Many of the older men in my life have told me repeatedly, “The older you get, the harder it is to accept change.” And I know that there is a reason why men repeat such sayings.
For well over a decade, I have daily fed the crows who come to the far parking lot at my job. I have fed them crackers, bread, croutons, cookies, pork rinds, and on one memorable occasion, sushi. The crows have been there every day, in various combinations of groups, and they recognize both my car and my face. My coworkers and some of the people from other offices in the surrounding buildings have become accustomed to the old man and his birds.
Today I arrived at work and saw that it was the end of an era.
An office from across the road has relocated to the building where I park. The lot is now full of cars, and there is nowhere to feed the crows. A grassy field sits nearby, and I will try to get the crows to move their dining to that area. But I will never again have the privacy and solitude my old parking spot afforded. Not only did I feed my crows from there, but I also had a nice oak tree as shade in the summertime and privacy to take a nap during my lunch break if I so desired. Those days are over.
I cannot help but wonder if I did something at some point in my life to hasten the end of the crow days.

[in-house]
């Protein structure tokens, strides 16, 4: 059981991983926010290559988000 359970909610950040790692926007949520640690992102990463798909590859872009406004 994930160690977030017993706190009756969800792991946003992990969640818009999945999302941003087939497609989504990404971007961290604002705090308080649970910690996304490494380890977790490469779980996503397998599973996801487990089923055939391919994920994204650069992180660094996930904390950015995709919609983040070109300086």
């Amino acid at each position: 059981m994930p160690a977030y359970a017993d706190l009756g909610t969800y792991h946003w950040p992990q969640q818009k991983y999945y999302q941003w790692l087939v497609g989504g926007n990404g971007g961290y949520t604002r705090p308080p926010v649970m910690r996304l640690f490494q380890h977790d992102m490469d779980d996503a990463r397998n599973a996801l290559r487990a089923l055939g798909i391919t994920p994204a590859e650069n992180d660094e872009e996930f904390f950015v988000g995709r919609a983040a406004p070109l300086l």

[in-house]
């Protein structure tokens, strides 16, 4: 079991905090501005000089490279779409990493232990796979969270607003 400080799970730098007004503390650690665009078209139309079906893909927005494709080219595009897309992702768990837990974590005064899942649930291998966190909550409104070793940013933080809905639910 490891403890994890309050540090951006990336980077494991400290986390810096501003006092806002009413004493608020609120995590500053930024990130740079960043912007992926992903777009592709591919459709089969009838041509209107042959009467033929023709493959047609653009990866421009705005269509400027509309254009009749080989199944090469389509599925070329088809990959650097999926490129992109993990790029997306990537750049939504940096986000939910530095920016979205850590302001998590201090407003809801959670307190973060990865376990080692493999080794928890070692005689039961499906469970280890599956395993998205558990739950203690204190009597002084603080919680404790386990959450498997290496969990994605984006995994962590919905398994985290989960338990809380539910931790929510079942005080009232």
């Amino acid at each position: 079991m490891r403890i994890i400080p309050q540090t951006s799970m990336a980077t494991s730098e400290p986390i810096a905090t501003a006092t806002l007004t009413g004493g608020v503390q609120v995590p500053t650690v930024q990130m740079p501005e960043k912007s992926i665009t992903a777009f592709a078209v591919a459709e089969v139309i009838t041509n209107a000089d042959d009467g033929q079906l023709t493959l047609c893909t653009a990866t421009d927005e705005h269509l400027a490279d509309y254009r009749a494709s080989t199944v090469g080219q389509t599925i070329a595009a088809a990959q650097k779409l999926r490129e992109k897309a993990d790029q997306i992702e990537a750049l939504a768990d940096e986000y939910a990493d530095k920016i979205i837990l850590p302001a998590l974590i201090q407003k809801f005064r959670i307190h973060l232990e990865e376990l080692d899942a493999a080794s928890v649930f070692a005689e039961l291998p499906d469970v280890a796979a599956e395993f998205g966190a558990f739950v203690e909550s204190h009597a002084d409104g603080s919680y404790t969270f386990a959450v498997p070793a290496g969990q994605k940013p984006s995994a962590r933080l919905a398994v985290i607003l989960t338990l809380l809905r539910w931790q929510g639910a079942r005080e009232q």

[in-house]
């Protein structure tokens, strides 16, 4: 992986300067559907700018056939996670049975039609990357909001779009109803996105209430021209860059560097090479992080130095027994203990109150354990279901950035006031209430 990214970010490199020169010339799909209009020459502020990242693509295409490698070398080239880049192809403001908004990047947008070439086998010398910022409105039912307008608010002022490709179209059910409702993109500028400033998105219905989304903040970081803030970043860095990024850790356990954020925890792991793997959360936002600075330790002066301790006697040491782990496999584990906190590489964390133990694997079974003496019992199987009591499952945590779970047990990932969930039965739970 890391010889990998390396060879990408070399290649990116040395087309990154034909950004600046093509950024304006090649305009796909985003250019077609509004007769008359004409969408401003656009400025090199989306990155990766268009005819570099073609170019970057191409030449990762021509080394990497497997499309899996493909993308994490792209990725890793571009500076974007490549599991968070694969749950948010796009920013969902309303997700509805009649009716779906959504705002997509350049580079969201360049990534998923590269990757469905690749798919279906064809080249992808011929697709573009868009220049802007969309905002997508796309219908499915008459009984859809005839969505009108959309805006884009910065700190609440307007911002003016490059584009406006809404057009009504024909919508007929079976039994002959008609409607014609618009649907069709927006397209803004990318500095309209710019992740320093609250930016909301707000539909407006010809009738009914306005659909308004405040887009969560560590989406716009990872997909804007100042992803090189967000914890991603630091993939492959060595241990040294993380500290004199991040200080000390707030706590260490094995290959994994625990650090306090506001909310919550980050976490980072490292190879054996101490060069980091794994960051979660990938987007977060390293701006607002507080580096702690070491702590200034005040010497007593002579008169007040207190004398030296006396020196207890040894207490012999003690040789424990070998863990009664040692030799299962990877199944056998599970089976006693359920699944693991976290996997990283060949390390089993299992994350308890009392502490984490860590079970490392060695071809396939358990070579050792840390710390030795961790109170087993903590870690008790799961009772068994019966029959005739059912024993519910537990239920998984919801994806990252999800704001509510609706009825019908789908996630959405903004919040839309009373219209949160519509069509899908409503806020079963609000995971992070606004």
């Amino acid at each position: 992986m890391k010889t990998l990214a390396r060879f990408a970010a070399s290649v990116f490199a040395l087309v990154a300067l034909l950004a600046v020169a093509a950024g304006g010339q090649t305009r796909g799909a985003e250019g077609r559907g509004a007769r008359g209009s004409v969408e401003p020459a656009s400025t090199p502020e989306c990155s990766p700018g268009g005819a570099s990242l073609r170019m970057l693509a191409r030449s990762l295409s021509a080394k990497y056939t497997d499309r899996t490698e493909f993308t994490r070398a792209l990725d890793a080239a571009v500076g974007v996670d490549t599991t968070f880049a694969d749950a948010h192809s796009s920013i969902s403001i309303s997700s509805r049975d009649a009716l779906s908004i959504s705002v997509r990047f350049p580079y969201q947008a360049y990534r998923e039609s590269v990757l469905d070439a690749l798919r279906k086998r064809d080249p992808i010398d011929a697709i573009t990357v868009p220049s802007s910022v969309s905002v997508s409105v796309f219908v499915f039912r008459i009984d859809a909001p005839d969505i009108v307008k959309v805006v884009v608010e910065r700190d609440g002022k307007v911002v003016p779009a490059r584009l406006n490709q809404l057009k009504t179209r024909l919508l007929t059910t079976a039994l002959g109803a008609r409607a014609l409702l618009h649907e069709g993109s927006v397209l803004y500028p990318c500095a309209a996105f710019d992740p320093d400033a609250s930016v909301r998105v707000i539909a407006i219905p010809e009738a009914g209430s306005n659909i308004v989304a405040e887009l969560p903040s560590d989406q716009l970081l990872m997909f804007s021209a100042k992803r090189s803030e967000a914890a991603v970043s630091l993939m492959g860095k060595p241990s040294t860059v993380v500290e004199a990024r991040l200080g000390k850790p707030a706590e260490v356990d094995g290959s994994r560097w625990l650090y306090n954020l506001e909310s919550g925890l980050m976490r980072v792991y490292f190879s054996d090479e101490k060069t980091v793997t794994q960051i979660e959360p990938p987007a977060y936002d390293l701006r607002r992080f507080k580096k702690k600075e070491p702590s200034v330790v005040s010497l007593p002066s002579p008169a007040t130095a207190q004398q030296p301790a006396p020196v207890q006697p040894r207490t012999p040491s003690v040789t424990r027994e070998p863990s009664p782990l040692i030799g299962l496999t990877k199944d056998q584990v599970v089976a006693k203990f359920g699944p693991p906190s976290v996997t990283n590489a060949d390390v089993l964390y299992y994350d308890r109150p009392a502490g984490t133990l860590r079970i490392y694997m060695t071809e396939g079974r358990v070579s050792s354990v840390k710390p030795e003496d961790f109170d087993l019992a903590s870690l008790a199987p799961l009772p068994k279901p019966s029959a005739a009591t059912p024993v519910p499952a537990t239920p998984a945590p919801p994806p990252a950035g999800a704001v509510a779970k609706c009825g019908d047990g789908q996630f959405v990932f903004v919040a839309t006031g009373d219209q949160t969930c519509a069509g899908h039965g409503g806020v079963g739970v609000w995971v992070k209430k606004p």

St. Paul, that stern, dour, letter-writing apostle, warned one of the churches under his care that whatever a man sows shall be reaped by that same man. Because this is how this portion of the bible is taught, I long believed that Paul was referring to a final judgment, when one had come to life’s end and had to account for how he had used that life.
But while believing this statement to be true, I have come to suspect that it means something different. Nature itself teaches us the same thing that Newton taught: for ever action, there is an equal and opposite reaction. If I drag a knife across my flesh, my flesh will part and bleed. If I poke a dog with a stick enough times, the dog will rise and give battle to me. If I spend more money than I earn, I will become buried in debt. And so I look back upon the trail of years behind me, and I think that I am where I am because of the decisions I have made, the turns I have taken, the options to which I have pointed. I have come to believe that the things about which I grumble are direct results of my own actions, and therefore not one detail of my life is not traceable back to the cause of that detail.
The idea comforts me. It also haunts me. What consequences yet unseen are crouching along the path, hidden in the vine-choked foliage, waiting to step out and ambush me at the next bend?
The old men were right. Change is difficult as time goes on in a man’s life. My crows and I have been rudely moved. What part did I play in the upheaval? And what new upheaval awaits tomorrow? What rocks will crack apart as a result of the invisible forces beneath them?
The older a man grows, the more his courage is tested. The older a man grows, the more his lack of courage is revealed.
~ S.K. Orr